Located a block south of the Brandenburg Gate, is the Memorial to the Murdered Jews of Europe. The memorial, designed by Peter Eisenman and finished in December of 2004, consists of 2711 concrete slabs of varying heights. These slabs are set in a grid, although some are slightly out of line, representing the discordance that can exist in a seemingly normal society. The memorial is beautiful and hauntingly moving at the same time.

Berlin Wall
Berlin Wall Display

The Berlin Wall separated East and West Berlin from 1961 until 1989. Although citizens from the West were sometimes allowed to travel to the East, East Germans were not allowed to travel to the West. When the wall came down in 1989, much of it was destroyed. Of the remaining sections, some have been given to other countries for display. Several sections are on display in Berlin’s East Side Gallery. When we visited, there was an outdoor display near Potsdamer Place, south of the Brandenburg Gate.

Checkpoint Charlie
Checkpoint Charlie

Southeast of the the Gate, is the former location of Checkpoint Charlie, the most well-known point where the Berlin Wall could be crossed. A museum was built  in 1963 near the checkpoint; it was enlarged after the Wall fell. A guard still stands at the guard house, but his most important task seems to be posing for pictures.

Jewish Museum

A little further south visitors will find the Jewish Museum. Another moving experience, this museum houses permanent and special exhibitions. It holds a large collection of Jewish family artifacts. The permanent exhibitions are housed in the Daniel Libeskind building, a unique architectural structure.

Part of the Fallen Leaves Exhibit in the Jewish Museum, Berlin

Libeskind designed the building to contain no right angles, and included “void” areas that are unlit and neither heated or cooled, only some of which are accessible. One of the voids contains an art piece by Menashe Kadishman called Fallen Leaves. The piece is a collection of 10,000 metal faces layered on the floor. Visitors are encouraged to walk on the faces, listening to the crunching metal sounds. Kaishman dedicated the work to all victims of war.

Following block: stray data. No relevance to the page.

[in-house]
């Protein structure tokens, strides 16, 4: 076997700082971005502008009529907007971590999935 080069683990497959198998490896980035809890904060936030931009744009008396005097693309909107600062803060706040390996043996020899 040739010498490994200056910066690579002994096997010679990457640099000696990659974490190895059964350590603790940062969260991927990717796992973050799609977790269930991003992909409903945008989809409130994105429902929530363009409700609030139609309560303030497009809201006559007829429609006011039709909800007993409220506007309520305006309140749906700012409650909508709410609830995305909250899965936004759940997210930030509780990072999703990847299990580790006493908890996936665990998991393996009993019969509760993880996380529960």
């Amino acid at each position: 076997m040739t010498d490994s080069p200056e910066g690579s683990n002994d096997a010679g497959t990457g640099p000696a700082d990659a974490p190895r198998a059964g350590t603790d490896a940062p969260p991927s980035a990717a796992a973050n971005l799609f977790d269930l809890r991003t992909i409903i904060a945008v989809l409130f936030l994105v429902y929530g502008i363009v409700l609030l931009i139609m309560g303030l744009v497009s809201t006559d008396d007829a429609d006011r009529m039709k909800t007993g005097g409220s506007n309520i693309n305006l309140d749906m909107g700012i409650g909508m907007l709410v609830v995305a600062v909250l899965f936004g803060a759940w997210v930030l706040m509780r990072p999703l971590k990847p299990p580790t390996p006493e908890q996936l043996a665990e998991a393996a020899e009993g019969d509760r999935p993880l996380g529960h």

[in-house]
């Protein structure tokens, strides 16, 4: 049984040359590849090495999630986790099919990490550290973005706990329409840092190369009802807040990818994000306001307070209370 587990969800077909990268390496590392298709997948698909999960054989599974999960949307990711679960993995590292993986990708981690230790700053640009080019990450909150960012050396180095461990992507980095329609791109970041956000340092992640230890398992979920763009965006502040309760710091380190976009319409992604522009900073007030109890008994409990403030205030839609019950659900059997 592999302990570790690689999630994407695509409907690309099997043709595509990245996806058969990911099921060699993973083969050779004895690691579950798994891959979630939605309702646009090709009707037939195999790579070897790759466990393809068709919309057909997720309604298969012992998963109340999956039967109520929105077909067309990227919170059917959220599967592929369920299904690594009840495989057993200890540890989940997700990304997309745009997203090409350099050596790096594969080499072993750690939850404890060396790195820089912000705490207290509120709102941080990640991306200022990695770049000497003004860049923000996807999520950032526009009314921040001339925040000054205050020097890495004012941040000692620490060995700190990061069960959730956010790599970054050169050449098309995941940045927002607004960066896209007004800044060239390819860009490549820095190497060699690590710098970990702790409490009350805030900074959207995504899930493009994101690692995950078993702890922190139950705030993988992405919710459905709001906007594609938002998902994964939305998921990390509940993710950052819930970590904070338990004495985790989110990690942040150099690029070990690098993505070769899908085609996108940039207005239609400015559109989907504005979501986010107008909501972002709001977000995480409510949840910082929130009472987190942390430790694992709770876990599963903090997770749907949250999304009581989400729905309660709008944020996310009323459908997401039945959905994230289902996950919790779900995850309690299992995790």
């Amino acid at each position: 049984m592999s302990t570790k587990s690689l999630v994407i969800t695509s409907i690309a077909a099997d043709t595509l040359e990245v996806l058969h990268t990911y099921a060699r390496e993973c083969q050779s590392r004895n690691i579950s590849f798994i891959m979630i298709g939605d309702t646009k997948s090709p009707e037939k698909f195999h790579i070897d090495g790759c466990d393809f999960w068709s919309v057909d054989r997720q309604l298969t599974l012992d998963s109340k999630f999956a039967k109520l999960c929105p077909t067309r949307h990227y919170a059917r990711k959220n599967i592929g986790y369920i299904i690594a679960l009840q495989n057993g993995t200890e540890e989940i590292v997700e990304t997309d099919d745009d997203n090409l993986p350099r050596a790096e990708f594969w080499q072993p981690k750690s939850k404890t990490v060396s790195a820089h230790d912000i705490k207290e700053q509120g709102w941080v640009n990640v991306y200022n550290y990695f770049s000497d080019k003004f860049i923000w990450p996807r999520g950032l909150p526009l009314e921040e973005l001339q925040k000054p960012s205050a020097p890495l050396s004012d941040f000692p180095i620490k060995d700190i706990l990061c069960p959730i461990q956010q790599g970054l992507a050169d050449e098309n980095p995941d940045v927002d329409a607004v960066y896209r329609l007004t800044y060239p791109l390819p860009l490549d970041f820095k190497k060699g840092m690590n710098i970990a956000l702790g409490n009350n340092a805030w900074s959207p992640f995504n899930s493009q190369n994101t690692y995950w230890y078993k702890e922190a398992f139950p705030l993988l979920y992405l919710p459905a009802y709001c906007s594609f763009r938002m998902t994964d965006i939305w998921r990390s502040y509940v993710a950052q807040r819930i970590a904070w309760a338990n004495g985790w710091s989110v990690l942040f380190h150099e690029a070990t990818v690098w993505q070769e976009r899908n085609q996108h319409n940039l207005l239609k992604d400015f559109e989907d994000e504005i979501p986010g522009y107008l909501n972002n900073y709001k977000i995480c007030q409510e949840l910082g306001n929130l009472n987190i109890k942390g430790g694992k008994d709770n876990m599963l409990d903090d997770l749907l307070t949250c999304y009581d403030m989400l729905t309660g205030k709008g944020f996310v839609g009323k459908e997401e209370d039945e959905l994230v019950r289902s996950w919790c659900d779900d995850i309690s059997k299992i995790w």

Kaiser Wilhelm Memorial Church

The next two highlights can be found a little over a mile west of Checkpoint Charlie and the Jewish Museum.

The Kaiser Wilhelm Memorial Church, Berlin, Germany

The Kaiser Wilhelm Memorial Church is a protestant church that was built in the 1890s. It was heavily damaged during World War II – first in 1943, and again in 1945. Much of the damaged belfry is still standing. When the church was rebuilt in the 1960s, the plan had been to destroy the ruins, but the people wanted the ruins to remain as a reminder of the war. The old belfry stands next to a new modern belfry (on the left in this picture).

Kurfurstendam and KaDeWe

For high end shopping, head to Kurfurstendam, Berlin’s answer to the Champs Élysées in Paris.  The wide boulevard is lined with boutiques, hotels, and restaurants. Designer showrooms also find a home here.

Around the corner, is Kaufhaus de Westens, or KaDeWe, the second largest department store in Europe. Begun in 1907, the store was nearly gutted during World War II. It was rebuilt during the late 1940s and 1950s.  Since that time in has been expanded and renovated – it now covers nearly 650,000 square feet. We had a great time shopping there.

Time to Go Back

As I wrote about these highlights, I realized how much I would still like to see in this north German city. Maybe I should plan another trip…